The Hong Kong Court of First Instance has refused to enforce a Chengdu Arbitration Commission award on public policy grounds, due to “serious irregularities” in the conduct of an arbitrator who attended the hearing by video conference which resulted in a lack of apparent justice and fairness (Song Lihua v Lee Chee Hon  HKCFI 2540).
Video evidence reviewed by the court showed that the arbitrator in question spent much of the hearing (when the parties’ lawyers were adducing and challenging the evidence and the other tribunal members were asking questions) “wandering around” from room-to-room without appearing to use headphones or an earpiece, at times talking and gesturing to others, and frequently “looking into the distance” instead of watching the proceedings. At one point he walked outside into an open public area, and at another point he was seen inside a vehicle. The arbitrator went offline a number of times, his video image repeatedly froze, and on at least two occasions he failed to answer or even acknowledge questions from the other arbitrators and the tribunal secretary.
In refusing enforcement of the award, Mimmie Chan J emphasised that it was imperative not only for justice to be done but for justice to be seen to be done (citing the classic example provided by the English case of Stansbury v. Datapulse  EWCA Civ 1951, in which an employment tribunal member fell asleep), and that the first role of the arbitrator was to preside over and hear the case.
If the remotely attending arbitrator was not concentrating or hearing the proceedings, an objective observer would have reasonable doubts as to whether he had already made up his mind before hearing the parties, and whether his decision could be supported by the evidence. There was no apparent justice when a member of the tribunal was not focused on and hearing the parties in the course of the trial.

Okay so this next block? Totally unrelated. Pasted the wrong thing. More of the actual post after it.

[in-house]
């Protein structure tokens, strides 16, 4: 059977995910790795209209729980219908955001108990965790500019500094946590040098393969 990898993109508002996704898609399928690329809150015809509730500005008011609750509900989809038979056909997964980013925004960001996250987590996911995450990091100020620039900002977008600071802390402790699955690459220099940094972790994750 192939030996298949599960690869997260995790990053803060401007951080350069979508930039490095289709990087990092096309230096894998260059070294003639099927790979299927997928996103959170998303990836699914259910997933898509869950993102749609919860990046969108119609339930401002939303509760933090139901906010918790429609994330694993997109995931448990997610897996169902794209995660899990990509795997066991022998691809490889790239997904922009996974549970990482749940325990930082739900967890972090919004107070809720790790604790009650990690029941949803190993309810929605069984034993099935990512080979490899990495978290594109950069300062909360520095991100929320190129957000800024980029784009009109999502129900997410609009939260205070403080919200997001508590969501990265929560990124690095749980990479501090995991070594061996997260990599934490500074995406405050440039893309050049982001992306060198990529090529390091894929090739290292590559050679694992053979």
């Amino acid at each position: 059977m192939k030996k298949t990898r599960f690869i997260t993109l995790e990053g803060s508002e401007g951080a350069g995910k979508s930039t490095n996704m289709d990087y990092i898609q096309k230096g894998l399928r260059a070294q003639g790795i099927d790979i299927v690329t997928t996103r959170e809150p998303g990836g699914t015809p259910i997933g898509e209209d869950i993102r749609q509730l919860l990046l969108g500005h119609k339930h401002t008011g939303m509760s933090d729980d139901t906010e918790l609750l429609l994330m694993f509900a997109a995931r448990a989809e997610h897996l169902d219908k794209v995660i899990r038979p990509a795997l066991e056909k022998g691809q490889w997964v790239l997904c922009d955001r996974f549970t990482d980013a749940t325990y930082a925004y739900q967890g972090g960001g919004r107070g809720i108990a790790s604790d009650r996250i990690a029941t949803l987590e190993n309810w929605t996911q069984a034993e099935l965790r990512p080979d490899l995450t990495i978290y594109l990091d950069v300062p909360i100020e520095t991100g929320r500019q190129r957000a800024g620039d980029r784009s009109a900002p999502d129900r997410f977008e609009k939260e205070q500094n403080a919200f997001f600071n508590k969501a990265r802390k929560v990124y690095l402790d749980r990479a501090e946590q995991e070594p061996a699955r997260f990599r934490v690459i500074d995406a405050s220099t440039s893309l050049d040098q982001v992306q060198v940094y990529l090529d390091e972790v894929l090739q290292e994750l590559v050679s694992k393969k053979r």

The court rejected the suggestion that any objection to the conduct of the hearing had been waived because no complaint had been made at the hearing. It could be expected that an advocate would be focused on presenting their case rather than observing the image of the remote arbitrator on the video screen. The failure to object at the hearing could not fairly be considered to be a full waiver of the serious irregularities in the arbitrator’s conduct. Moreover, and regardless of whether any objection had been raised at the hearing, the court was in any event entitled to refuse enforcement if it considered that giving effect to the award would be contrary to public policy.
The court also rejected an argument by the award creditor that the supervisory court in Mainland China had not set the award aside and had permitted its enforcement, despite the award debtor’s complaints as to the conduct of the hearing. Hong Kong as the enforcement court had to apply its own standards and law when deciding whether it would be contrary to the public policy of Hong Kong to enforce the award, notwithstanding the decision of the Mainland court.